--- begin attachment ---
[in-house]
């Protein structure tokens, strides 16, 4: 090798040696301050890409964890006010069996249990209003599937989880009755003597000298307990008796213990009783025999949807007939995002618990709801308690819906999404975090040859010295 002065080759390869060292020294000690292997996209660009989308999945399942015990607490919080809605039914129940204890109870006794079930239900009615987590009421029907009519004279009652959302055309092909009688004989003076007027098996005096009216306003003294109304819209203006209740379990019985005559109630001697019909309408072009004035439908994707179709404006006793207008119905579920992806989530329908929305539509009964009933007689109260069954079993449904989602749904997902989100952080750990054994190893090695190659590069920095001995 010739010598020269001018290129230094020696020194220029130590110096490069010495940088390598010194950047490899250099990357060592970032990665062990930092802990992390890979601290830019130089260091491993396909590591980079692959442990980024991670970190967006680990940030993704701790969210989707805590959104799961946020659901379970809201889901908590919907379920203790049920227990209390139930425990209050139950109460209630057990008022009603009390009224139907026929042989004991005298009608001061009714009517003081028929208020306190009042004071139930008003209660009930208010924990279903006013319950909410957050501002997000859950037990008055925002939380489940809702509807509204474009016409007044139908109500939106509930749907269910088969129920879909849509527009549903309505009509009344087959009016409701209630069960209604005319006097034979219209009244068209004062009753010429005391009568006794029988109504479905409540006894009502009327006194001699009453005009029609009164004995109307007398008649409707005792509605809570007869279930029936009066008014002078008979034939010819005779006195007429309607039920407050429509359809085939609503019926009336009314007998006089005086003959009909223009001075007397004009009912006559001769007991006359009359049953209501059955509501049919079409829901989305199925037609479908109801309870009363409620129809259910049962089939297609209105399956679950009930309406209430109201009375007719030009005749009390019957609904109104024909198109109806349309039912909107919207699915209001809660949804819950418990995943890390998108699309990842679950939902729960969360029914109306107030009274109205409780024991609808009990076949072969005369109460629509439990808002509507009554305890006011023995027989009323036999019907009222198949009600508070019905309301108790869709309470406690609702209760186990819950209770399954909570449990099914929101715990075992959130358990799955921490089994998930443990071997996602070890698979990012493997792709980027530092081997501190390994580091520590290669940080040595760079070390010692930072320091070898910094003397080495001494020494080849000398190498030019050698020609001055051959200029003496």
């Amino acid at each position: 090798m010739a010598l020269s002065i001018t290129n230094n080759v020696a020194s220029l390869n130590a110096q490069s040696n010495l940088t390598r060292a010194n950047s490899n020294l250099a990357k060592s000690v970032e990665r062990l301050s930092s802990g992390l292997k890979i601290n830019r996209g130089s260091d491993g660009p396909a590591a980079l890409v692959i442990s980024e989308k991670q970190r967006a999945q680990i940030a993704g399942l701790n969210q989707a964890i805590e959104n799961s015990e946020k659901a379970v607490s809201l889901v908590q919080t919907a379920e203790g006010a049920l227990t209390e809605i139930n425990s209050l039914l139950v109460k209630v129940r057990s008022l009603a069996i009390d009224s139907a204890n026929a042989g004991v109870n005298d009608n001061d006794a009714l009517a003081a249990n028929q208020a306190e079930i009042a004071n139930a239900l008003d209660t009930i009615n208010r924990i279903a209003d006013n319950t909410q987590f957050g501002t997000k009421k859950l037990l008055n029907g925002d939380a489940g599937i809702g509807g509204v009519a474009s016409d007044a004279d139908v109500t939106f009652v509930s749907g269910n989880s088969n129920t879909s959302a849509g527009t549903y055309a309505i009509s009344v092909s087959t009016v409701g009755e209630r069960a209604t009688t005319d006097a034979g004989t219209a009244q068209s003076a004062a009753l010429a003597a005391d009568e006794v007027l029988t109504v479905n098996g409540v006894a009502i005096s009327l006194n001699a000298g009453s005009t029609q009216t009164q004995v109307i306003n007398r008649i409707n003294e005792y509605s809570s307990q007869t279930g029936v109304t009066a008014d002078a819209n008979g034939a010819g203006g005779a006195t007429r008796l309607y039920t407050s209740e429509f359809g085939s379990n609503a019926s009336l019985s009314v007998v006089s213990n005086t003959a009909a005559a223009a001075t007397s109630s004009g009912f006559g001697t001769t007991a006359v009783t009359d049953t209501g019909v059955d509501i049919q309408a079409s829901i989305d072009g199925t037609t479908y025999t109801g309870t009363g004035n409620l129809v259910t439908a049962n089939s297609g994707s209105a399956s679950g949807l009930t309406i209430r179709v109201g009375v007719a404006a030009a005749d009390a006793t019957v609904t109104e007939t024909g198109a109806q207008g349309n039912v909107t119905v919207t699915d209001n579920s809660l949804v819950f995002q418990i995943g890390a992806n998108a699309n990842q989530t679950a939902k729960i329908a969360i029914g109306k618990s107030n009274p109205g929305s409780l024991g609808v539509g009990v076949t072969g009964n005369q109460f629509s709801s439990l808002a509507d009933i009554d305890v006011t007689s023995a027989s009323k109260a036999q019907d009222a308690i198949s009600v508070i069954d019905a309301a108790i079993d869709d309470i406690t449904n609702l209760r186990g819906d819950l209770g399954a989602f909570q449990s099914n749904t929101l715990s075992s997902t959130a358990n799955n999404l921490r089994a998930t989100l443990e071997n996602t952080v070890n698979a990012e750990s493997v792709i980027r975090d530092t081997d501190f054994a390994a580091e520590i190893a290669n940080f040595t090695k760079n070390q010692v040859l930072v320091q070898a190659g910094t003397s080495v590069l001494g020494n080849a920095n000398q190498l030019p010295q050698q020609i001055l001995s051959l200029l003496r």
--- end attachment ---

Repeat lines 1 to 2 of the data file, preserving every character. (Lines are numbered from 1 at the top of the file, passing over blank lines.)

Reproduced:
[in-house]
């Protein structure tokens, strides 16, 4: 090798040696301050890409964890006010069996249990209003599937989880009755003597000298307990008796213990009783025999949807007939995002618990709801308690819906999404975090040859010295 002065080759390869060292020294000690292997996209660009989308999945399942015990607490919080809605039914129940204890109870006794079930239900009615987590009421029907009519004279009652959302055309092909009688004989003076007027098996005096009216306003003294109304819209203006209740379990019985005559109630001697019909309408072009004035439908994707179709404006006793207008119905579920992806989530329908929305539509009964009933007689109260069954079993449904989602749904997902989100952080750990054994190893090695190659590069920095001995 010739010598020269001018290129230094020696020194220029130590110096490069010495940088390598010194950047490899250099990357060592970032990665062990930092802990992390890979601290830019130089260091491993396909590591980079692959442990980024991670970190967006680990940030993704701790969210989707805590959104799961946020659901379970809201889901908590919907379920203790049920227990209390139930425990209050139950109460209630057990008022009603009390009224139907026929042989004991005298009608001061009714009517003081028929208020306190009042004071139930008003209660009930208010924990279903006013319950909410957050501002997000859950037990008055925002939380489940809702509807509204474009016409007044139908109500939106509930749907269910088969129920879909849509527009549903309505009509009344087959009016409701209630069960209604005319006097034979219209009244068209004062009753010429005391009568006794029988109504479905409540006894009502009327006194001699009453005009029609009164004995109307007398008649409707005792509605809570007869279930029936009066008014002078008979034939010819005779006195007429309607039920407050429509359809085939609503019926009336009314007998006089005086003959009909223009001075007397004009009912006559001769007991006359009359049953209501059955509501049919079409829901989305199925037609479908109801309870009363409620129809259910049962089939297609209105399956679950009930309406209430109201009375007719030009005749009390019957609904109104024909198109109806349309039912909107919207699915209001809660949804819950418990995943890390998108699309990842679950939902729960969360029914109306107030009274109205409780024991609808009990076949072969005369109460629509439990808002509507009554305890006011023995027989009323036999019907009222198949009600508070019905309301108790869709309470406690609702209760186990819950209770399954909570449990099914929101715990075992959130358990799955921490089994998930443990071997996602070890698979990012493997792709980027530092081997501190390994580091520590290669940080040595760079070390010692930072320091070898910094003397080495001494020494080849000398190498030019050698020609001055051959200029003496």